What is the 1000 Hours Outside Challenge? In a nutshell, the goal is to get your family outside as much as possible in order to reap the benefits of unstructured nature play. The advantages include stress reduction, physical exercise, fresh air and fun! Less screen time and more outside time! The aim is to reach 1000 hours within one year but I’m not holding myself to that number. For me, it’s more about working outside play into our lives, whether an hour or five a day, and helping my kids build a relationship with the Earth that can be enjoyed during all of the seasons.
Well, we did it. Our family started this time last year, and while there were moments of struggle, I am definitely glad we took this challenge. I don’t think we made it to more than 1000; we are somewhere in the 875/900 range. There was a time when I was disappointed by that total (and maybe still am a bit), but I’ve accepted this result and give myself some grace. For one, I should focus on all of the time that we did spend outside. For sure, it was much more than in previous years. We also grew to appreciate all of the seasons, made playing outside part of our daily lives and learned some valuable lessons. (For example, you don’t have to insist on outside play on super rainy or windy days. Hygge is important too.) If you’re considering attempting this challenge yourself (which I recommend doing!), here are a few tips, including some handy charts that the 1000 hours people recently published. (Man, I wish I could’ve used it!)
I’ve said it before and I’ll say it again – invest in the right gear. One of my kids HATES being cold. It ruins the fun for her, and she heads inside right away. Lately, cold hands and feet have been especially problematic. To me, cold feet aren’t a reason to stay inside, but she was miserable. So I did some research and bought these socks for her. She was much more comfortable and happier when we skied a few days later. Please keep in mind that you don’t have to spend a ton of money to get good gear. There are so many used sites. You also can buy one new item and re-use it often. Those Darn Tough socks will be worn until threadbare. No need for five pairs when they’ll be used only once or twice a week at most.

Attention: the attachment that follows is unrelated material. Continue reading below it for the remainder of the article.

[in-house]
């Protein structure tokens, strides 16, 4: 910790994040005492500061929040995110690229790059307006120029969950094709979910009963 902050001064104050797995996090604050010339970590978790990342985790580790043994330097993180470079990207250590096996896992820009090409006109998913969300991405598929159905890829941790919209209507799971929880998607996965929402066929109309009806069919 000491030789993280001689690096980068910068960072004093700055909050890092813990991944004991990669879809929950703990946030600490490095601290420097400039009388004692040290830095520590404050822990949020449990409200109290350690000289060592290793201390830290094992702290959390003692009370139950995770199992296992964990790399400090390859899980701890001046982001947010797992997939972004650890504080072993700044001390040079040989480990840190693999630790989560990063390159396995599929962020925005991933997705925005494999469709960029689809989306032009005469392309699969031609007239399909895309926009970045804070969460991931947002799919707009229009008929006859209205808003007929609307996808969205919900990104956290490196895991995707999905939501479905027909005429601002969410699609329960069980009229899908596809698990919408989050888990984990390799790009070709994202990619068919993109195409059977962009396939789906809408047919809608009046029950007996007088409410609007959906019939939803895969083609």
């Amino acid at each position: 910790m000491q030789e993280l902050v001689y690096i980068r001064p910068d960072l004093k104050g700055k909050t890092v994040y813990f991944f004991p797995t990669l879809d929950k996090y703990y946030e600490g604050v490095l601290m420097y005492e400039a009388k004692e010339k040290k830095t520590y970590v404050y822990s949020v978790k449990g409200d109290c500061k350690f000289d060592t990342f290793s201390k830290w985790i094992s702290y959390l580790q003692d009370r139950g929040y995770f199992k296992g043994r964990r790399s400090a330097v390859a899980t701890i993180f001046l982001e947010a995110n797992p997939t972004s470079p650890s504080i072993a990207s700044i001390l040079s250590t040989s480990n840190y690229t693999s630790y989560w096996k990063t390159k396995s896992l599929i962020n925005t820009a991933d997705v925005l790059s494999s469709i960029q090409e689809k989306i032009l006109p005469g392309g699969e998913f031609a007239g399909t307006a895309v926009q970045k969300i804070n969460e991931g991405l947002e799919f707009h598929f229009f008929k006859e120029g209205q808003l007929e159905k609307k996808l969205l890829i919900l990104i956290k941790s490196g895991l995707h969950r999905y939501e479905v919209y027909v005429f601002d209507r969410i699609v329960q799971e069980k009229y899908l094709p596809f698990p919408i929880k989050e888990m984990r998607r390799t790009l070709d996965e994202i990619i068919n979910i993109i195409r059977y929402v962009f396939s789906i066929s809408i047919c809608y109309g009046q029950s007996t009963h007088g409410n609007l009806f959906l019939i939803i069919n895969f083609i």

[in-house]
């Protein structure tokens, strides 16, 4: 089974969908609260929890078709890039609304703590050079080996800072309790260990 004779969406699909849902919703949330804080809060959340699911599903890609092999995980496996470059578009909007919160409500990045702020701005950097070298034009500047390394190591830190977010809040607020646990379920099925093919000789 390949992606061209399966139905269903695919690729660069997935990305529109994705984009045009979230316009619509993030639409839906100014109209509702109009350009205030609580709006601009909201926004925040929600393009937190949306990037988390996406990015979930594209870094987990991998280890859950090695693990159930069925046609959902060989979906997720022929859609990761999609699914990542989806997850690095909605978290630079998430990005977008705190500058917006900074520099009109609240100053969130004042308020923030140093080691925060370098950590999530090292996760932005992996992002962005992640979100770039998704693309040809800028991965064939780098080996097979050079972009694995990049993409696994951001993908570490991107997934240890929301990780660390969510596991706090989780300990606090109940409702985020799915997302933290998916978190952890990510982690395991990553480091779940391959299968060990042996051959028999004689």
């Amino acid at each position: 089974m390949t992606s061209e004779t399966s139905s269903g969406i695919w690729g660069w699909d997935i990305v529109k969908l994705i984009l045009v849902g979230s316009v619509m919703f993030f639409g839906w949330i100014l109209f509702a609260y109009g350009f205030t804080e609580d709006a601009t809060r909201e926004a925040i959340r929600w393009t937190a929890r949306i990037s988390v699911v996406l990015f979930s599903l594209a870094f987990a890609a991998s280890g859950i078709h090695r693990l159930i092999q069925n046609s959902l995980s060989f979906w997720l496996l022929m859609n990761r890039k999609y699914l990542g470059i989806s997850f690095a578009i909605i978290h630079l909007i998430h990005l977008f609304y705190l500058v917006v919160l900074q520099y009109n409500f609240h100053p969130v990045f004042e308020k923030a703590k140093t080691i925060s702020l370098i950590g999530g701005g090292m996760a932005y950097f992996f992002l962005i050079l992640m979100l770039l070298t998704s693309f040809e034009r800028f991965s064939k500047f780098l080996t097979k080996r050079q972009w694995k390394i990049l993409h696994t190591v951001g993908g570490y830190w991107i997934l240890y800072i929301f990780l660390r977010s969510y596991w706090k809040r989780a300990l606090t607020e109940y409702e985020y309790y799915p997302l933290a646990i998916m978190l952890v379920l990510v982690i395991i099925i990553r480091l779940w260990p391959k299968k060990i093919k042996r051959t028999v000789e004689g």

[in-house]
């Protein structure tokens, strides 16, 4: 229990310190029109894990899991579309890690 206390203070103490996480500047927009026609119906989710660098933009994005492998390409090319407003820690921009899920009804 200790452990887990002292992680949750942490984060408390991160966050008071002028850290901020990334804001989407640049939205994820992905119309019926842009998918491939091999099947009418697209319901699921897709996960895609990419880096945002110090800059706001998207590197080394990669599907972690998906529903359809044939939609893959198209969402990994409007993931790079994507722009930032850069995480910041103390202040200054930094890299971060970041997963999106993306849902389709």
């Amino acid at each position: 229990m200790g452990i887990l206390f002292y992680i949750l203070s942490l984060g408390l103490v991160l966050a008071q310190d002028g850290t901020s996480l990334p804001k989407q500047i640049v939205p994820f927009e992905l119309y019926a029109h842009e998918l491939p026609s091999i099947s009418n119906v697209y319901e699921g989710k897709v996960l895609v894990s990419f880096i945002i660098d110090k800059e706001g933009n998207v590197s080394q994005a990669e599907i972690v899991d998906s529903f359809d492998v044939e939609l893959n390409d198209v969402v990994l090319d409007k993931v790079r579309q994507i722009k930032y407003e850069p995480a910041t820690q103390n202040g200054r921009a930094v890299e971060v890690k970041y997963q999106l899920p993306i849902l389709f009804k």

Pick-up a new sport/outdoor activity. I’ve not been shy about sharing the fact that I learned to ski at age 37. (I also learned to ride a bike at 23.) My daughter liked to ski, and I wanted to spend time with her, so I learned. The irony is that I now love it and sometimes have to force her to go with me! I used to dread the winter and now look forward to snow season because It’s a chance to get on the slopes. Our girls also learned to ice-skate last winter and are excited to get back onto the pond. If you are dressed properly (see above), and find a sport you enjoy (tennis? cross-country skiing? running? biking along the West Side Highway?), logging outdoor hours should be a breeze. For example, we easily banked 4 hours at the mountain the other day without thinking about it. There’s also no shame in warming up inside for a bit with a cup of hot cocoa (or lemonade in the summer!) and then getting back out there!
The first day that I rode the lift and skied a trail by myself. I was so proud
Be flexible. When we first began this challenge, I thought all of our hours had to involve hikes, sports and swims. But why limit ourselves? There were some days when my older daughter took a book outside and enjoyed herself that way. Other times, the girls played with chalk on the driveway or we took the dog around the block. If anything, this challenge is deriving joy and peace from simple pleasures.
You also don’t need to live in a rural area in order to participate. We just spent some time in my hometown of NYC and there’s plenty of outdoor time to be had by just walking the streets, taking in the sights, smelling the smells (both good and bad!) and moving your body. Nature and joy can be found in all settings (see my above photo). There’s no “right way” to enjoy this challenge.
Most importantly, have fun! If something isn’t working for you, drop it. There is no need to suffer through snow-shoeing or 4000 foot hikes if you hate them. Find some activities you enjoy, spend time with your loved ones, breathe some fresh air and get some exercise. Let me know if you decide to give it a try! I’d love to hear about your experience and cheer you on! In the meantime, I’ll still be bugging my kids to go outside. They’ll likely roll their eyes but are used to it by now! – Rachel